Slow night on Shadow Street, where you never meet anyone you know and every place you go was never there before and will be altogether different tomorrow.

“Quiet night.”

I say to the barkeep at the bistro, looking over the sparse crowd of irregular regulars in the
unfamiliar room where I stop every evening on my way home.

“I wouldn’t know, never worked here before. What will you have, the usual?”

“The usual, for a change. But not the same ole same ole again.”

“Nowhere is everywhere when nothing is anything,” I brood as I gaze in the mirror at the face of the stranger who looks back at me, indifferently, “and everyone is no one when someone is anyone.”

Now and then, someone I never saw before and will never meet again stops for a drink and
we resume the same conversation we never had which ends, as usual, before it begins with
nothing being said.

“Did you ever overhear yourself talking to yourself in a language you don’t understand?”
A businessman stares at me starkly holding a martini in his manicured hand.

“May I make a suggestion?” The barkeep, who has changed his identity and now is me sets a drink down in front of who I used to be. “Instead of that try this.”

Light flows around my mental breakdown. A golden mist in which nothing exists replaces it.

“What is it?”
I smack my lips.

“It’s called Forgetfulness.”


The combo in the cabaret can’t quite coordinate their conga today. But they continue to play (badly) anyway. Dressed for dinner, the Diva, ceremoniously, enters holding a dead bouquet.

“We played to an empty theater.” She announces to the world weary waiter who tosses her ermine on the radiator. “But it really doesn’t matter. We merely closed sooner than later.”

The black cat curled up by the cabinet, dreams of falling nine times from a parapet.
“No one will catch you.”
Says a voice in his purring brain and his recurring nightmare begins all over again.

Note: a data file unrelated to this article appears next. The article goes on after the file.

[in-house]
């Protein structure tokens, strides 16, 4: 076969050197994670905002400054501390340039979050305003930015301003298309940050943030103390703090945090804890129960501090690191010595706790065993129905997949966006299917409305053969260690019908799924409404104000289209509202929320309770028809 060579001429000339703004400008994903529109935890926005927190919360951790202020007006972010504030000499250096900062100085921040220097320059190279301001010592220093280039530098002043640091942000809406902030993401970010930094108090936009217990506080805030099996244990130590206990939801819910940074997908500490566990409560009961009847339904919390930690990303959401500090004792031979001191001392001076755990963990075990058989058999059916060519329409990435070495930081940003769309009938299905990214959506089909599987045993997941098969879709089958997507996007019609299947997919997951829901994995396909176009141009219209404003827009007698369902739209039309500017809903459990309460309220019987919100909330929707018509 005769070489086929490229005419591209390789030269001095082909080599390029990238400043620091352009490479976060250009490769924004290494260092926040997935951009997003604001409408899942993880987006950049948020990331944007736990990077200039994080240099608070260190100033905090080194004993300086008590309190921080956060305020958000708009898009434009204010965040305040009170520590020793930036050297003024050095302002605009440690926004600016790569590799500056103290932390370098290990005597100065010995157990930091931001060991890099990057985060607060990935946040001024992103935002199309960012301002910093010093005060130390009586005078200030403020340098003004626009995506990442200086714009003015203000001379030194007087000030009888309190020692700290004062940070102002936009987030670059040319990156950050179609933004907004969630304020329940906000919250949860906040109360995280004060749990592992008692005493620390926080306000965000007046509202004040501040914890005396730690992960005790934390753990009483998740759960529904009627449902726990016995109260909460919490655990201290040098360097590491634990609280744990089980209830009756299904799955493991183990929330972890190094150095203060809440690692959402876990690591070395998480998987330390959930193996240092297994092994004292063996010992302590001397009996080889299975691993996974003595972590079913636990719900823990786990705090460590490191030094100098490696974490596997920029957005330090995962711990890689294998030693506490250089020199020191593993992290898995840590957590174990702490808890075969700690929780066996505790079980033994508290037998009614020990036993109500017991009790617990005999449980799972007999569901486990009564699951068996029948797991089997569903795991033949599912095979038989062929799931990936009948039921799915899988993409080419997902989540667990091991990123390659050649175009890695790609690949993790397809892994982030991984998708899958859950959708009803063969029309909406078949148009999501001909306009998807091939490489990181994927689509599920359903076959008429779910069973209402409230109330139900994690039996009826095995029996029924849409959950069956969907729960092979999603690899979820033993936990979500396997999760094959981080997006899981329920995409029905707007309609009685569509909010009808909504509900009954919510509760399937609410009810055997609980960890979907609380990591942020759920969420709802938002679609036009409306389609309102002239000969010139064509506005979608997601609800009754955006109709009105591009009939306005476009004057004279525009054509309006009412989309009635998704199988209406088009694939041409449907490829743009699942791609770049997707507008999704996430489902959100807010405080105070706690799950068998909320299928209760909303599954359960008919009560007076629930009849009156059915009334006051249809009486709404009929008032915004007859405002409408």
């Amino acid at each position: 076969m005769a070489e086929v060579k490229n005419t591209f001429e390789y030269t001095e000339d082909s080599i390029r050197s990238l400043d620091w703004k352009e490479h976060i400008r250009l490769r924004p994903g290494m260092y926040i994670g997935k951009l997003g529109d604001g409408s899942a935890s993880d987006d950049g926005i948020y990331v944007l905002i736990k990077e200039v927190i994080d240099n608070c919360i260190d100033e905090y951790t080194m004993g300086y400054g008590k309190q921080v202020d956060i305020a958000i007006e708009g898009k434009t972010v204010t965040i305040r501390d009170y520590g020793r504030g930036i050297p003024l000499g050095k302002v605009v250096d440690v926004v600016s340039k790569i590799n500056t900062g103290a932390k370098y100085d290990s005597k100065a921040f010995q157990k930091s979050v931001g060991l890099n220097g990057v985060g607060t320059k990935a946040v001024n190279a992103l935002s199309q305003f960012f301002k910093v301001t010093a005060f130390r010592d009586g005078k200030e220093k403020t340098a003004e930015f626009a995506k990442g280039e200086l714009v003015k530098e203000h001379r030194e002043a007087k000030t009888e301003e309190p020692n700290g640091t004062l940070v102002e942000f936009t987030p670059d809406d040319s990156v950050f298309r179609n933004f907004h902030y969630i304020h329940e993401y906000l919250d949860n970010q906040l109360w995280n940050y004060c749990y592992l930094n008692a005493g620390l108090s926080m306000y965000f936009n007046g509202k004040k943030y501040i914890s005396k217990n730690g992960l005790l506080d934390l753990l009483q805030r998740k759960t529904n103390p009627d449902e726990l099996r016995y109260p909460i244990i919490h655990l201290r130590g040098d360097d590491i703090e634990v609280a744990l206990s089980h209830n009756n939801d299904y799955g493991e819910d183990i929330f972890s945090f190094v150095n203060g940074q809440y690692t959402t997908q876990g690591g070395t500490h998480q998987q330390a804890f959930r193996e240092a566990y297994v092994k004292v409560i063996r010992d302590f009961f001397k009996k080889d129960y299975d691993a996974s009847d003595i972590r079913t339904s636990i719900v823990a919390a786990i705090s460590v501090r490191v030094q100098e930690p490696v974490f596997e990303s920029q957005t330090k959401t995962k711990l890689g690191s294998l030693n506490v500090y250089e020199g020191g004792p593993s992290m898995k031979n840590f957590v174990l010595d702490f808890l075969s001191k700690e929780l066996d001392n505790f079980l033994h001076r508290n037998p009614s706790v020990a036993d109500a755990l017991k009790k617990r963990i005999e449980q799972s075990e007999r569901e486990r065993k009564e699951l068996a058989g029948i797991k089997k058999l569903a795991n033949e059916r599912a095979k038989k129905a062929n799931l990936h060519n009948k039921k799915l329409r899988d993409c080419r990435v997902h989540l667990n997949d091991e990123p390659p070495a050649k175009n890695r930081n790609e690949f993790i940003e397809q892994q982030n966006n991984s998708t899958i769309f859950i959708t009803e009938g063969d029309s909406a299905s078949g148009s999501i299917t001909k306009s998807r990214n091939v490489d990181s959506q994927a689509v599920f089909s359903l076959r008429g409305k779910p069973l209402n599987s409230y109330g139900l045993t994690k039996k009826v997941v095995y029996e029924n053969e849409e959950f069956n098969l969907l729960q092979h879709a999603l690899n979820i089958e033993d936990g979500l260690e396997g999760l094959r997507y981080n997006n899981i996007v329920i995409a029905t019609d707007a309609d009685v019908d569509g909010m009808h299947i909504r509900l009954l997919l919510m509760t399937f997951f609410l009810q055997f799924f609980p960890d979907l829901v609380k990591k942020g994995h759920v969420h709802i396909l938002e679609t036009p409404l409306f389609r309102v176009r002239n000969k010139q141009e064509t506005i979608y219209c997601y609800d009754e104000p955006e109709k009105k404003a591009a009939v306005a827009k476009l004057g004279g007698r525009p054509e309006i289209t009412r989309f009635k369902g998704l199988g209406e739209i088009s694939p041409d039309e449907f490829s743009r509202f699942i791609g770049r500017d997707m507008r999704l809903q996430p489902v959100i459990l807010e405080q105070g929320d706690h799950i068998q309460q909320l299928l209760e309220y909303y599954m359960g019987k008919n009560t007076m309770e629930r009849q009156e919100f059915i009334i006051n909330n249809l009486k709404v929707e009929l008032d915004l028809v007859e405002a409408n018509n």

Brooding beneath his beard, like a repentant behind a confessional curtain, the bard at the bar orders a bottle of Vichy water and canard in a voice without pitch like a ventriloquist. (Which no one finds especially ridiculous.)

The old couple in the corner hold hands and gaze at each other (and remember) knowing
that they both soon will be goners.

The siren at the next table checks her compact mirror and finds another wrinkle.

The drunk staggering across the floor is determined to make it with dignity to the door.
(Since he can’t afford to imbibe anymore.)

White mice scurry to and fro, up and down the crowded bistro, scavenging for food as
they go, back and forth, in and out, hoping that nobody will notice.

Shooting stars suddenly fill the night. We watch them fall from the cabaret’s sky light. And we smile with delight at the wonderful sight of the heavens exploding with celestial light.


The scary lair of sleep where white mice in lab smocks dance around alarm clocks. Is it a
good time, bad time, standing before me, tonight, in the snow – this new version of apparition guarding the shadowy, night world’s black hole?

“Well, well.” The poltergeist studies me, mockingly. “Do tell.”

It’s wearing gaudy, glad rags instead of garbage bags, a Mardi Gras mask, a tilted top hat over a carnival colored fright-wig, and holding a shrunken-head filled whirl-a-gig.

“Are you ready to make merry? If so, away we go!”

Ghost haunts, spectral walks, dead zones fogged by smoke and gin. Up and down, round and round, falling down, we stagger through night town – dancing in dungeons with demons, gamboling with goblins and cretins, cavorting with catatonics in catacombs, wooing witches, making mad love with mummies, playing Russian roulette with zombies.

“What’s next?” I smile at the dream fairy. “That was merry.”

“How about a little snow therapy?”

We fashion snow dreams in the dark under the moon and stars, making “Frosty” men and
women with charcoal studded eyes, icicle noses and cinder dust grins, we shape angels in the drifts, igloos, Eskimos, polar bears, castles, draw water from the park’s pond and sculpt ice palaces along the moonlit snow mounds. Suddenly, the sun comes up and we watch it all melt.



Daylight on drawn blinds – I rub my eyes and take some time to come to myself in the haunted house.

“We will never part.” I remember some siren whispering in the dark. “Our love is here to stay.” I try to recall her face.

Cobwebs cluster in the corners. Bats flit to and fro. Creatures circle the bed like the walking dead. A psychotic eye peeks through my keyhole.

I was midnight mad and on the loose. I found her number in a telephone booth.

“Come in from the night!” was scribbled under it in lipstick. “Experience delight!” “Don’t be so uptight!” “If it feels good it’s right!”

A costume party? A ceremony? I remember a potent drink – and then everything went blank?

“It is you that I adore; our love will last forevermore.”

Dancing puppets on a parapet encircle my brain like a tourniquet.

What do you do after work?


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